A sharp rally in the dollar relented on Thursday, helping push the stock market to its best day in five weeks.
The U.S. currency dropped for the first day in nine against the euro after a weak retail sales report raised questions about the strength of the economy.
A jump in the dollar since the start of the month has pushed stocks back from record levels. Investors are worried that the stronger U.S. currency could crimp corporate earnings by hurting overseas sales. About half of the revenue generated by companies in the Standard & Poor's 500 index comes from overseas.
Financial stocks were among the biggest gainers after a number of banks got approval from the Federal Reserve to raise dividends and buy back shares. Intel was one of the days' biggest losers after the company cut its revenue forecast for the first quarter.
“It's the pullback in the dollar that's cheering investors,” said Peter Cardillo, chief market economist at Rockwell Global Capital. “The frenzy that we saw in the foreign exchange markets has, at least for today, calmed down.”
The Standard & Poor's 500 index climbed 25.71 points, or 1.3 percent, to 2,065.95. The best performance for the index since Feb. 3.
The Dow Jones industrial gained 259.83 points, or 1.5 percent, to 17,895.22. The Nasdaq composite climbed 43.55 points, or 0.9 percent, to 4,893.29.
Stocks have slumped since the start of the month on speculation that the Federal Reserve could raise its benchmark interest rate in June as hiring continues to improve. Policy makers have held their main rate close to zero for more than six years to help the economy recover from the Great Recession.
Thursday's slide in the dollar and the positive news on the banks more than outweighed a government report that showed retail sales were sluggish in February. The ongoing weakness is raising concerns about the strength of the economy.
Retail sales remain poor despite a big drop in gas prices last year. U.S. retail sales fell in February as auto purchases dropped by the most in more than a year and Americans spent less at restaurants and home improvement stores. Retail sales fell 0.6 percent last month after a 0.8 percent decline in January, the Commerce Department said Thursday. It was the third straight drop.
Many investors think it's only a matter of time before consumers start to spend again, particularly if gas prices stay low and wages start to rise.
“We're still set up for a good back-half of the year,” said Michael Scanlon, a senior investment analyst at John Hancock Asset Management. “People are going to start spending that money that they are saving on fuel … and we're definitely seeing green shoots of wage inflation.”
Among individual stocks, Intel was the biggest decliner in the S&P 500.
Intel cut its revenue forecast for the first quarter to $12.5 billion to $13.1 billion. The company cited weak demand for business desktop PCs and a strong dollar, which diminished revenue from overseas sales. Intel's stock slumped $1.53, or 4.7 percent, to $30.80.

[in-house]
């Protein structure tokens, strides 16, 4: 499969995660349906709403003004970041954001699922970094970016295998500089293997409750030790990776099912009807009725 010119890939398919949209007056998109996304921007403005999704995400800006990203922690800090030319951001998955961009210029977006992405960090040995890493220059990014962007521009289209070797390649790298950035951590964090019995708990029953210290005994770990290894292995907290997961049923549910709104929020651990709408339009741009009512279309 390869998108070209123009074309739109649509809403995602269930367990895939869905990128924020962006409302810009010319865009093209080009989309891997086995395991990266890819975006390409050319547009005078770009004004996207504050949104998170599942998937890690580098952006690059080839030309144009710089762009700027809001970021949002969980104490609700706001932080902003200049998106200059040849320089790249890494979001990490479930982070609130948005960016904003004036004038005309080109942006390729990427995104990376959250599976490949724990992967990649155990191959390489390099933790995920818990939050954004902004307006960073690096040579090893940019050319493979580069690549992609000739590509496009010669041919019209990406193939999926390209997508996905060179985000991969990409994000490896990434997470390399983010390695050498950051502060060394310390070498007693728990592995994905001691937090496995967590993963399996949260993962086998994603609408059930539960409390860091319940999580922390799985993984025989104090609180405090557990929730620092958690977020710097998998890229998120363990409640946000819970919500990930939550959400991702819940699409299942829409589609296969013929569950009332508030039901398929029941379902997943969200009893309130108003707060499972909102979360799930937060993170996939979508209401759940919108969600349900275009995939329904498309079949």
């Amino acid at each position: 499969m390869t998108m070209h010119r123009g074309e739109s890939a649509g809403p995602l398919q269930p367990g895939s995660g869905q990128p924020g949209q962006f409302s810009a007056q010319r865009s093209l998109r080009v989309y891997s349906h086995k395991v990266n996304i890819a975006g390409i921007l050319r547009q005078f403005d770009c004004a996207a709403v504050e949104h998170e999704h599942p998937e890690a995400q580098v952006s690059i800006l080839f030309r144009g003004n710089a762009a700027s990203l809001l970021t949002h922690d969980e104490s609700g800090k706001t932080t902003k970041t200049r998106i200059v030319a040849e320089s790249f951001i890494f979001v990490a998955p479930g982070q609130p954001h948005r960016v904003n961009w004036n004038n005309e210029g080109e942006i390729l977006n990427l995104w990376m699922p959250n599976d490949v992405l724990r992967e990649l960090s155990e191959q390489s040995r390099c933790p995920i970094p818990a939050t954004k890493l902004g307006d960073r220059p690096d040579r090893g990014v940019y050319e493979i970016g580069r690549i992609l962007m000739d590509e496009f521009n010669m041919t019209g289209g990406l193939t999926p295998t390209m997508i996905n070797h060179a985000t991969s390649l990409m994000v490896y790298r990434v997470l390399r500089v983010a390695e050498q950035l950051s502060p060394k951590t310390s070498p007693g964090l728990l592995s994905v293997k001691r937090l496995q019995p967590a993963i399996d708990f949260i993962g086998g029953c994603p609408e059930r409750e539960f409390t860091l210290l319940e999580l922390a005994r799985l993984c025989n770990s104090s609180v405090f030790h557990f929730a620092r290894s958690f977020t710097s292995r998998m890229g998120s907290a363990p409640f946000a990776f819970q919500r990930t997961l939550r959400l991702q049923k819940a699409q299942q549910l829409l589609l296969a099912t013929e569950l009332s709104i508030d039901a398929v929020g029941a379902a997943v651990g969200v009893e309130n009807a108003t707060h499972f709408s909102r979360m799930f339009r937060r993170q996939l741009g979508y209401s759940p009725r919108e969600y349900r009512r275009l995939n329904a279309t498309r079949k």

Morgan Stanley was the biggest gainer in the index.
The bank and other financial stocks gained after the Fed approved their plans to raise dividends and buy back shares. The announcements follow regulatory tests that assess whether lenders have adequate reserves to withstand a major economic downturn.
Morgan Stanley gained $2.14, or 6.1 percent, to $37.09 after announcing a $3.1 billion stock buyback and raising its dividend to 15 cents from 10 cents.
Citigroup was another big gainer. Its stock rose $1.75, or 3.3 percent, to $54.08 after the bank announced late Wednesday that it would buy back $7.8 billion in stock and raise its quarterly dividend to 5 cents from 1 cent.
While the Fed appears to be edging closer to raising rates, the European Central Bank and the Bank of Japan are still trying to stimulate their economies by lowering borrowing costs. The divergent policies have pushed the dollar sharply higher against most other major currencies.
In the short term, investors worry that the stronger dollar will act as a drag on profits for global companies that rely on overseas sales for a large portion of their revenue.
On the Thursday, the U.S. currency pared some of its gains.
The euro appreciated 0.5 percent against the dollar and was trading at $1.0635. The dollar also lost ground against the Japanese yen, falling to 121.29 yen.
U.S. government bond prices were little changed from Wednesday. The yield on the benchmark 10-year Treasury note held steady at 2.11 percent.
In metals trading, gold gained $1.30, or 0.1 percent, to $1,151.90 an ounce. Silver rose 15 cents, or 1 percent, to $15.52 an ounce. Copper gained 5.3 cents, or 2 percent, to $2.66 per pound.
The price of oil fell for the fifth time in 6 days on continuing concerns about rising supplies in the U.S. and around the world. Benchmark U.S. crude fell $1.12 to close at $47.05 a barrel in New York. Brent crude, a benchmark for international oils used by many U.S. refineries, fell 46 cents to close at $57.08 in London.
In other futures trading on the NYMEX:
— Wholesale gasoline rose 1.6 cent to close at $1.810 a gallon.
— Heating oil rose 4.1 cent to close at $1.779 a gallon.
— Natural gas fell 9 cents to close at $2.734 per 1,000 cubic feet.